Brexit in the workplace – what now?

The long and the short of it is that nothing will change immediately – the impact of European case law remains unchanged, albeit the vast, vast majority of case law originates through the UK’s Employment Tribunal system (primarily at EAT and Court of Appeal).

EU Directives on Employment Law are implemented through enactment into UK Legislation, usually by Regulation, less frequently by primary legislation. In this respect, many of the laws that have originated from the EU have become workplace norms (e.g. protection of fixed-term workers and part-time workers).

There is a risk that more recent and less accepted legislation may be under pressure to be repealed (e.g. Regulations on Agency Workers). There may also be changes over time in relation to the calculation of holiday pay and accrual of annual leave during sickness absence.

No doubt a surprise to many, there are various aspects of Employment Law where the UK provides greater than that stipulated by EU Regulations. This covers holiday rights, protection against discrimination, TUPE (which covers service provision transfer in the UK, unlike elsewhere in Europe), etc.

That said,  companies working throughout Europe and currently depending on UK laws to meet the requirements for a European Works Council may need to review their arrangements.

What about the rights of EU Nationals to work in the UK?  Well, it’s again difficult to say as yet, but special permissions may be needed to work here in future, perhaps with sponsorship, as is the case for non-EU nationals, but in the meantime, EU nationals working here are entitled to stay and continue working. The main protagonists on the Leave side made contradictory statements, so it is difficult to tell what may change, though Theresa May stated a desire to clarify this point quickly, while Nicola Sturgeon has moved to say their position is secure in Scotland.

But what will happen if there are non-UK nationals applying for jobs now? If they are employed, they may be forced to leave in a year or two’s time, but NOT employing them because of that would currently be illegal discrimination.

The UK currently already has a points based system for non-EU nationals which COULD be extended, at least for skilled workers, though Tier 3 (unskilled workers) would need to be reactivated. There hasn’t been a need for non-EU unskilled workers because that gap has been filled from within the EU, but that source is clearly likely to dry up as/when the UK withdraws from the Single Market.  If employers have a need for unskilled workers that they can’t meet from domestic recruitment, this needs to be flagged up with the Government.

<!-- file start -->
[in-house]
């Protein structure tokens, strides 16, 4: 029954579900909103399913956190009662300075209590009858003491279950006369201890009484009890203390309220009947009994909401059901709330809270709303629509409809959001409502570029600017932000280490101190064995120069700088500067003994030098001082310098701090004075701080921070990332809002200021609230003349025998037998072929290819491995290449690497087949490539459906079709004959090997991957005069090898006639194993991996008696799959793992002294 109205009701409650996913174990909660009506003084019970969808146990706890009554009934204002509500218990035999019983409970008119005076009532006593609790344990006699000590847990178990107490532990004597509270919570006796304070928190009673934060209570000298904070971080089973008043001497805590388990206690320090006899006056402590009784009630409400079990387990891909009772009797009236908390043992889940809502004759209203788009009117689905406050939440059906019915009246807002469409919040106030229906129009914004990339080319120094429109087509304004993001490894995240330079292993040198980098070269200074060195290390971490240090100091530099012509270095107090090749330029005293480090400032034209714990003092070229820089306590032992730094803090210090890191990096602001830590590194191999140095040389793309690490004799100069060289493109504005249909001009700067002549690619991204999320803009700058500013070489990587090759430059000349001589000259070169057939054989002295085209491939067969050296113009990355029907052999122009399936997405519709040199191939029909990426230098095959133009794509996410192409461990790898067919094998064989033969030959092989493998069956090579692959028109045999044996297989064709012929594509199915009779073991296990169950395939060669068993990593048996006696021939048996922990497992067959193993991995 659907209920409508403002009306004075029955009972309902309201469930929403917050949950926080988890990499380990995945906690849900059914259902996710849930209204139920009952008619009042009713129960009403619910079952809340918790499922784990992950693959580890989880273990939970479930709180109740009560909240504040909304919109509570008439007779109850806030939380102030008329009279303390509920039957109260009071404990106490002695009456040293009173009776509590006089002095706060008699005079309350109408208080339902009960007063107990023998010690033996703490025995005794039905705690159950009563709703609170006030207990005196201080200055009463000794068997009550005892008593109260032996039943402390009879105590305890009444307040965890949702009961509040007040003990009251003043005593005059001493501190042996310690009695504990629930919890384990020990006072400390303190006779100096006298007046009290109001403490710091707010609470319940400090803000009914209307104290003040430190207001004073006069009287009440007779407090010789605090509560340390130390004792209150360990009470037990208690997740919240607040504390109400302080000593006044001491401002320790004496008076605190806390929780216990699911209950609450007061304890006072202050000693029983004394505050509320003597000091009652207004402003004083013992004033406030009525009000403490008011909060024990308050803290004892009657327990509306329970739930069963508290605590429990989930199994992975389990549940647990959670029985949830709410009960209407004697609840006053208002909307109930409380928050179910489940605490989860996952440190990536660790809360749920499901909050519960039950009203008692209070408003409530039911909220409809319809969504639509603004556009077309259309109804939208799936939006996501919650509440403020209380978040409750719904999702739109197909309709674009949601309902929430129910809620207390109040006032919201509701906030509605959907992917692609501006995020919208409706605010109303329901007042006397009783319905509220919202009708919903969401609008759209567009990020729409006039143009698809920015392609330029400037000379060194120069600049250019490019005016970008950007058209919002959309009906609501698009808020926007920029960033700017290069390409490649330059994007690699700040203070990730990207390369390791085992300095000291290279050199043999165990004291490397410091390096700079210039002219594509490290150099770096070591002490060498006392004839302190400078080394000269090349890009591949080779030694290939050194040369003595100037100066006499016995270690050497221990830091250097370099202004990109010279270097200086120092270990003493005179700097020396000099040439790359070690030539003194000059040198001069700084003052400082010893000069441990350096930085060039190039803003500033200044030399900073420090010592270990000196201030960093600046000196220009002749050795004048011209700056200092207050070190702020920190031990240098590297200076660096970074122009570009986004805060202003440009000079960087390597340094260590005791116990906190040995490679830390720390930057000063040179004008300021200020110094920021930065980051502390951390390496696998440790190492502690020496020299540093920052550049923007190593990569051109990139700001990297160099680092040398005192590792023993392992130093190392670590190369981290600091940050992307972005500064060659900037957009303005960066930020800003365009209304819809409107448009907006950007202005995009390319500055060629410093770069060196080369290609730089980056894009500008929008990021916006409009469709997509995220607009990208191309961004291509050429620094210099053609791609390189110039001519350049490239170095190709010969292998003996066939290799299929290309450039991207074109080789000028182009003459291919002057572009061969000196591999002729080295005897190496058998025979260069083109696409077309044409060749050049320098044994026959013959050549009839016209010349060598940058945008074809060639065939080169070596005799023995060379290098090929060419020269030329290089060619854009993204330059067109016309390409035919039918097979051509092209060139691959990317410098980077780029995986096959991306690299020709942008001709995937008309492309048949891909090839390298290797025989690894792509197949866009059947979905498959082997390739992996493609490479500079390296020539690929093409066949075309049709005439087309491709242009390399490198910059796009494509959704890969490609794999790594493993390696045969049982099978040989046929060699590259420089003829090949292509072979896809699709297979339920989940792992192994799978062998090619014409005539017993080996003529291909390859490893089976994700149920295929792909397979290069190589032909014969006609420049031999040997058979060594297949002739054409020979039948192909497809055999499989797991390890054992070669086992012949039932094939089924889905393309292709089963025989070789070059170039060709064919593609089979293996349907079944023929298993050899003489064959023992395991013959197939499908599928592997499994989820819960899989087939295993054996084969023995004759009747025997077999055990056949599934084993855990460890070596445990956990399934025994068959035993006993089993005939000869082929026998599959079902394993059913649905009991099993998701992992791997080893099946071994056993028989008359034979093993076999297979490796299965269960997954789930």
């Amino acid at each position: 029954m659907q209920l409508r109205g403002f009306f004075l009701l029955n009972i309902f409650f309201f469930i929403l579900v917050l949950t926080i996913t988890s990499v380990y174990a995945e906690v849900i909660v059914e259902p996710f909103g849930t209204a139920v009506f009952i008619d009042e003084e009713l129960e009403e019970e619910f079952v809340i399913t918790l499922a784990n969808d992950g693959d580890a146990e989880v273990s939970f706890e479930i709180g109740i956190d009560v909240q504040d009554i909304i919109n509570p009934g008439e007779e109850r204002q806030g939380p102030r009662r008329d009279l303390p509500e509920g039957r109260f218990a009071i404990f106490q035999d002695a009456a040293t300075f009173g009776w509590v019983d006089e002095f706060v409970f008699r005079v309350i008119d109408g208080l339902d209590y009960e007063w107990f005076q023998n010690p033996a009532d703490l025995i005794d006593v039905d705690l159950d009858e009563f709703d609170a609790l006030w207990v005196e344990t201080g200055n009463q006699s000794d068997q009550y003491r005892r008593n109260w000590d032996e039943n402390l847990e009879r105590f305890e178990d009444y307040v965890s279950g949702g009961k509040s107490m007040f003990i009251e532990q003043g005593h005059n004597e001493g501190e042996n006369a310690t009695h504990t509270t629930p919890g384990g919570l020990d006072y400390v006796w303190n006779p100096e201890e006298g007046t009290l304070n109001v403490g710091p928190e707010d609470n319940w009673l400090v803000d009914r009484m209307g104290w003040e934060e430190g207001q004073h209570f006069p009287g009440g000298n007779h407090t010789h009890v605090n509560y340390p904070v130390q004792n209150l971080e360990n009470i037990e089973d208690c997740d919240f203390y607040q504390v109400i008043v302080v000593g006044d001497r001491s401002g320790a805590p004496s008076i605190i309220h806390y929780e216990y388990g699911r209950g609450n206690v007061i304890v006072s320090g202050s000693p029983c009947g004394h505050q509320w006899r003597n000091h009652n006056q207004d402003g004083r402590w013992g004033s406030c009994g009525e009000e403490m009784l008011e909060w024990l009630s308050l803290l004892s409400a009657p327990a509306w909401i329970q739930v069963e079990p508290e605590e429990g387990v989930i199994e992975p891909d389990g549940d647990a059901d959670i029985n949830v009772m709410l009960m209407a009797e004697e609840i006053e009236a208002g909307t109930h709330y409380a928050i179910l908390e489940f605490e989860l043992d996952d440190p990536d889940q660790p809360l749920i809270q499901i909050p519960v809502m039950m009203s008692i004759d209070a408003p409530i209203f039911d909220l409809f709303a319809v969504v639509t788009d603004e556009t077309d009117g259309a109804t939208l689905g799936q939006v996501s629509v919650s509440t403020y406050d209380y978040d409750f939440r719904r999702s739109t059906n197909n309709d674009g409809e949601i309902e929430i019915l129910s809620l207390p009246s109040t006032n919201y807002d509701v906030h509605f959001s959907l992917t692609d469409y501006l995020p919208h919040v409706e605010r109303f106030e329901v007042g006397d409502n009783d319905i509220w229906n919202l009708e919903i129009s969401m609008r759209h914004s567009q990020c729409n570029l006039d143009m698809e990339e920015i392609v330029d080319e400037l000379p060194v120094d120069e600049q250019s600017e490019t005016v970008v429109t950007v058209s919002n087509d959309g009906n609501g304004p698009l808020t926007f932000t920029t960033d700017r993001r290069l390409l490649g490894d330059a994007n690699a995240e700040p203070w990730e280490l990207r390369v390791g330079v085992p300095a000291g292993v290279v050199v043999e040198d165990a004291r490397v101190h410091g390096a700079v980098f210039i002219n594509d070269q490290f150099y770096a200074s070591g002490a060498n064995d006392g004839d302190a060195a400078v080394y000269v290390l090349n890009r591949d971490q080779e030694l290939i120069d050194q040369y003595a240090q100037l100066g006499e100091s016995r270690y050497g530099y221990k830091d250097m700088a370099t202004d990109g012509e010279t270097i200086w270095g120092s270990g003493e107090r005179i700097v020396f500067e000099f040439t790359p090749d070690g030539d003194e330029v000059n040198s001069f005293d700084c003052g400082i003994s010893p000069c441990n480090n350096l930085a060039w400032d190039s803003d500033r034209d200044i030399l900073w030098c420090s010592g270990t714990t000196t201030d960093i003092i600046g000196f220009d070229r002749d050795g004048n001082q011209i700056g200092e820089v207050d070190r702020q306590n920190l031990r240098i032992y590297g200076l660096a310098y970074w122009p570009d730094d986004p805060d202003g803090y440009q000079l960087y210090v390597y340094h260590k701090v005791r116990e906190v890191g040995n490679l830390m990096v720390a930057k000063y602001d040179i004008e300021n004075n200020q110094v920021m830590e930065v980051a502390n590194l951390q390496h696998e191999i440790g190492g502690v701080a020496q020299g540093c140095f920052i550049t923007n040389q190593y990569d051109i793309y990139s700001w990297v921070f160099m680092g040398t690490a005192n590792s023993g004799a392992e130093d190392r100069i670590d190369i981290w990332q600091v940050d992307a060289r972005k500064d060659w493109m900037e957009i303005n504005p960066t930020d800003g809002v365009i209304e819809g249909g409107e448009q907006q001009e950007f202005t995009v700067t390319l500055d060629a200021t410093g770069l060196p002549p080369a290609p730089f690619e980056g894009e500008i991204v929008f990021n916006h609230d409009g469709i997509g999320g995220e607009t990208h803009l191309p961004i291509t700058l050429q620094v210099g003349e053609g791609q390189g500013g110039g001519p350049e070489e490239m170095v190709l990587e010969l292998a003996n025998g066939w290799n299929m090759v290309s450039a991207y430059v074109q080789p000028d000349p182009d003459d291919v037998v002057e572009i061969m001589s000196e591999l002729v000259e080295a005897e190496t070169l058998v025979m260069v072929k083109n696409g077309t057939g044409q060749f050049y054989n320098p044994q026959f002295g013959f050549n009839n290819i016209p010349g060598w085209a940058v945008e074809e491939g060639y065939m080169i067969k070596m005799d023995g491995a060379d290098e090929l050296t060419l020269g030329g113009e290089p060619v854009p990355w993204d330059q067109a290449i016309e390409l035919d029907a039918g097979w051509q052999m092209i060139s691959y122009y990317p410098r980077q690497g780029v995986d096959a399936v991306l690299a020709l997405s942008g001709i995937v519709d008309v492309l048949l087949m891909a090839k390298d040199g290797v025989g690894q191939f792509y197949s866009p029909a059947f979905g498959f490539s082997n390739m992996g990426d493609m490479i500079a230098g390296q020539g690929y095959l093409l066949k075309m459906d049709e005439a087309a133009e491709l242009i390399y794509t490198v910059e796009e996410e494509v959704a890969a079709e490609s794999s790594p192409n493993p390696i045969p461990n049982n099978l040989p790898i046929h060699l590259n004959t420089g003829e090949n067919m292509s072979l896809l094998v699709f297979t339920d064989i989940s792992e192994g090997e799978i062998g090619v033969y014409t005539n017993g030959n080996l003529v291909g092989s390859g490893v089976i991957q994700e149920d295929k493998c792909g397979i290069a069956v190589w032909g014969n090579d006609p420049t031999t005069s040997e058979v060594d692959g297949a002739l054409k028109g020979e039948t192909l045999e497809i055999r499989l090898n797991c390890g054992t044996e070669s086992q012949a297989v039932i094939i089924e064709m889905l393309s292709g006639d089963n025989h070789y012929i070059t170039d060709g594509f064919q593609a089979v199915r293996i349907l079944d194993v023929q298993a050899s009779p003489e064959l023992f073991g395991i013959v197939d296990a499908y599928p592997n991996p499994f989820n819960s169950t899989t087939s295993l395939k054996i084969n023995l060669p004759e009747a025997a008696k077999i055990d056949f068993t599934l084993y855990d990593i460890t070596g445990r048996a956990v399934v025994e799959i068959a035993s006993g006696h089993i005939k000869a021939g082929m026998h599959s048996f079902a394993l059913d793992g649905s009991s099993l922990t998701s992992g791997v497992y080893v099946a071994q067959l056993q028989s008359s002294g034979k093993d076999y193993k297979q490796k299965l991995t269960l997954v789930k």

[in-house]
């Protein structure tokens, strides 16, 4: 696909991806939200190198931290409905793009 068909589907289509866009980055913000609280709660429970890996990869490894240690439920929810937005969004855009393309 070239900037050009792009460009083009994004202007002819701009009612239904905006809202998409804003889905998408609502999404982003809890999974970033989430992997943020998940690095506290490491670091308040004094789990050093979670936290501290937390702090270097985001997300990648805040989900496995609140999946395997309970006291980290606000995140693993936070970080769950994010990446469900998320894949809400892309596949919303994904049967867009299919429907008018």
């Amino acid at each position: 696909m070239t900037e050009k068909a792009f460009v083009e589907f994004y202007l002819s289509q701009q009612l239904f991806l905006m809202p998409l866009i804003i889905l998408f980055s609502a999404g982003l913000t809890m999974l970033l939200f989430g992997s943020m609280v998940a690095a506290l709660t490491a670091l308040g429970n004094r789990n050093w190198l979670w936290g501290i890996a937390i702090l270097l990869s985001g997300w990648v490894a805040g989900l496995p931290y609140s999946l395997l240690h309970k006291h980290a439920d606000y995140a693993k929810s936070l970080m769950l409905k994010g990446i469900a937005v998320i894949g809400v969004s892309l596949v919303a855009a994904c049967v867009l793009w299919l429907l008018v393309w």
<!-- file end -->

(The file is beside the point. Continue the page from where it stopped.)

The future for Employment Tribunal fees?

Applications to the Employment Tribunal in Great Britain have nose-dived since fees were introduced in 2014. But is it good for 70% more people to bite their lip? And is there an alternative to calling their bluff?

Recent Employment Tribunal figures show that the total number of claims for unfair dismissal in Great Britain fell to 12,652 in 14/15.  Compare this to the 92,000+ unfair dismissal claims in 11/12.  While cause does not necessarily imply effect, the timing of this fall correlates exactly with the introduction of fees for each application to the ET.  The recent figures confirm the trend implied by previous figures since the introduction of the fees, evidence enough to convince the current Scottish Government to announce that, under the new powers in the Scotland Act, and IF they are re-elected in May, that they will withdraw the fees from the Scottish ET (which would bring Scotland into line with Northern Ireland, where the fees were never introduced in the first place).

Few people who take a case to ET return to that employer, even fewer successfully raise a claim and stay employed there. Conversely, the costs of recruiting and training someone new are enormous – the 2015 CIPD/Hay Resource & Management Planning Survey indicates that recruitment costs alone can be up to £10,000, not including training and development.  Compare that to the costs associated with resolving a problem so a member of staff can remain a member of staff.

At the same time, of the unfair dismissal cases that were upheld, the median award was £6,955, a drop in the ocean compared to the legal costs, operational disruption and emotional upheaval involved in a Tribunal – most often, there are no winners.

Far better would be to find a mutually acceptable solution – whether through mediation, developing managers or by introducing more effective processes, or a combination of all three. Invest a little in mechanisms to avoid the ultimate employer/employee conflict, and potentially boost morale and productivity into the bargain, or pay the costs – the choice is yours.